Melbourne Institute reports reveal economic impact of COVID-19 for May

Two reports released today by the Melbourne Institute: Applied Economic & Social Research reveal the continued economic impact of the coronavirus (COVID-19) pandemic in Australia at a state level.

The Nowcast of Australian GDP uses monthly information regarding labour market conditions, housing and business lending, retail sales, housing approvals, consumer expectations, trade conditions and commodity prices to gauge current economic conditions.

The May 2020 report was released today, with some key findings highlighted below:

  • GDP growth is projected to be -0.2 per cent in the March quarter, giving a year-end March quarter growth rate of 1.5 per cent. The Nowcast only partially reflects the ongoing impact of COVID-19 (up to Q1), with Q2 growth expected to be significantly worse than Q1
  • There was a relatively strong growth of hours worked and business lending conditions up to March are the primary positive contributors to the March quarter nowcast, whereas trade in goods and services and housing conditions are the primary contributors that dragged the Nowcast down
  • Notwithstanding a small rebound in May, consumer sentiment has declined dramatically since March. The effects of falling sentiment are likely to be observed in the nowcast for Q2.

Melbourne Institute Senior Research Fellow Dr Sam Tsiaplias said: “Although the nowcast points to negative GDP growth in the March quarter, it is more concerning that recent data suggest a large decline in consumer sentiment and hours worked post-March. This does not bode well for Q2 growth with the data to date suggesting that conditions in the June quarter will be even worse than those in the March quarter.”

Download the full report.

Today the Melbourne Institute also released its State Leading Index of Economic Activity report for May 2020. The report highlights that:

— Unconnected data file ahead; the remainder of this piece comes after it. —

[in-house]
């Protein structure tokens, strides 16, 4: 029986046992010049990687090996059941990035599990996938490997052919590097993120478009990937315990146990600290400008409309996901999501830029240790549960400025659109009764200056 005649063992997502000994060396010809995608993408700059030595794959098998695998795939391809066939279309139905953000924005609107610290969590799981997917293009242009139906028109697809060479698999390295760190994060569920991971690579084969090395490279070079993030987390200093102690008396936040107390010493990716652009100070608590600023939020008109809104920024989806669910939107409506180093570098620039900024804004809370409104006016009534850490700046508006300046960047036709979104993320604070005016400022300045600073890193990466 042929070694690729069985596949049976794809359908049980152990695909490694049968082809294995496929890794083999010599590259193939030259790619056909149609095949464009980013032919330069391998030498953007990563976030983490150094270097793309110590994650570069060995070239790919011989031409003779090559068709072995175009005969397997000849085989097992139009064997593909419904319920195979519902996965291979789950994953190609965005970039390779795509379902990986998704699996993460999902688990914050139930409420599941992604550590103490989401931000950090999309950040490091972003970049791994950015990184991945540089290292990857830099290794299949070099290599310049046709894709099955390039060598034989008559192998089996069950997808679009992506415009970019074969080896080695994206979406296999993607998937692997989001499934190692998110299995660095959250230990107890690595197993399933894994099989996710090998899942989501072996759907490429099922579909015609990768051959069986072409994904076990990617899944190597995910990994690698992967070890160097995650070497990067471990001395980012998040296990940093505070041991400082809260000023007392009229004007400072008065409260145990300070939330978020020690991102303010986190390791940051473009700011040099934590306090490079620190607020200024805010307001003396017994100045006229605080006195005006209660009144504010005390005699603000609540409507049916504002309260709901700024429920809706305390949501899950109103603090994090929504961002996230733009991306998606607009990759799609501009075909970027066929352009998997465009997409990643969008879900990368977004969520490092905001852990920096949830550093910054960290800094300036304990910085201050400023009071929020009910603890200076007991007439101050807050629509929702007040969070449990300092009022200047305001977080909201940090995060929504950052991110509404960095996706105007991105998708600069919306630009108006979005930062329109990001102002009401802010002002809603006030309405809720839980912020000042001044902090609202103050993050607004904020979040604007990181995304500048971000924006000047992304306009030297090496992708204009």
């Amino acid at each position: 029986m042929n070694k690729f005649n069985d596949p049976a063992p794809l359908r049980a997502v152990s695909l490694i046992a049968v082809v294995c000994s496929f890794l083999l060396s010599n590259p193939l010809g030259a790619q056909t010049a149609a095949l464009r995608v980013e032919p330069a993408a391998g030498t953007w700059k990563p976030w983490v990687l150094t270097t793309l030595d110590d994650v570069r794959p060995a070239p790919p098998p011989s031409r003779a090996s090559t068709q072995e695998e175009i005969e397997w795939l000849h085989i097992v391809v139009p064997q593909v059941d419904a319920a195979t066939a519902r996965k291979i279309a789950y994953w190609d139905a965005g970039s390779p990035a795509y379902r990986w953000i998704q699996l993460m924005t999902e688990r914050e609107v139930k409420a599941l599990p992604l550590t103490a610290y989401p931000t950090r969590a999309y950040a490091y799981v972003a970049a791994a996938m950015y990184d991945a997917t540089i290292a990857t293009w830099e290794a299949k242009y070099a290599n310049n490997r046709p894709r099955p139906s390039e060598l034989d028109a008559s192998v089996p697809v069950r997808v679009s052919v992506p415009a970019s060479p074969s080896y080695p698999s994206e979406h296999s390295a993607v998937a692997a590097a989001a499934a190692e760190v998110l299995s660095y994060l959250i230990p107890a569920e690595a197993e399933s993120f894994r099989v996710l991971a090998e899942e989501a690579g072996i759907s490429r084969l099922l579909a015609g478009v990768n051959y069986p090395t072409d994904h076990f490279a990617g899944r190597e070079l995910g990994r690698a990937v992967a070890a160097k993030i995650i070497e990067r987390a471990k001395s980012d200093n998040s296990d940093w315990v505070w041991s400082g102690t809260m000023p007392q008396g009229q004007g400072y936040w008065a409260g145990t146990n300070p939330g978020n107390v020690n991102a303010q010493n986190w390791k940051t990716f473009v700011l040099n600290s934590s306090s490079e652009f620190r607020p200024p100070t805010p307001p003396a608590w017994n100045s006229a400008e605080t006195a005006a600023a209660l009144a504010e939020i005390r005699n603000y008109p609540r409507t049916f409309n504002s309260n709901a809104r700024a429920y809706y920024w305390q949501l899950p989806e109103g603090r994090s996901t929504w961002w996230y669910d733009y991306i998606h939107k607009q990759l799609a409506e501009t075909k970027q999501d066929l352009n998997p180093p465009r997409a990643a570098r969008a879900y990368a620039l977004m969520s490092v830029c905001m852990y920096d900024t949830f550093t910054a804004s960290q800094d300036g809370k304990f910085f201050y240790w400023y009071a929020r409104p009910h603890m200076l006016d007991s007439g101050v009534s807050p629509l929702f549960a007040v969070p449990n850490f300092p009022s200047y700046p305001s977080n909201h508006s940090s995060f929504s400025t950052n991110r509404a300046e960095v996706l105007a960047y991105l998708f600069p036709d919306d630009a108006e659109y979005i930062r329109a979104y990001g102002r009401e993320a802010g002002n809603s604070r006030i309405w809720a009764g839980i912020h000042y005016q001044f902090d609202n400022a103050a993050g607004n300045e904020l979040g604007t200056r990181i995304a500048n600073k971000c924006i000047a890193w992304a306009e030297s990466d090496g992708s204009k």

• The Indexes across the major states reported surprising increases in April, though the next several readings will reveal whether these increases are sustainable
  • Strong, and probably temporary, spikes in retail trade and housing finance commitment in March were the main contributors to growth in the Indexes
  • Declines in aggregate monthly hours worked were the biggest detractor from growth in the Indexes, reflecting the adverse impacts of COVID19 on labour markets across the major states.

On this month’s State Leading Index, Dr Viet Nguyen from the Melbourne Institute said: “The April readings in the State Leading Indexes indicate surprising lifts in economic activity across the major states from the March levels. A closer look reveals that the increase in economic activity is mainly driven by strong, and likely temporary, spikes in retail sales and housing finance commitment in March as households stocked up for the lockdown and took advantage of the low mortgage rates. The next several readings in the Indexes will inform if the April lifts are sustainable.”

Download the full report.

The Nowcast of Australian GDP and State Leading Index of Economic Activity reports for June will be released at 11am Friday 26 June.

Media enquiries: Sam Burt | + 61 466 808 788 |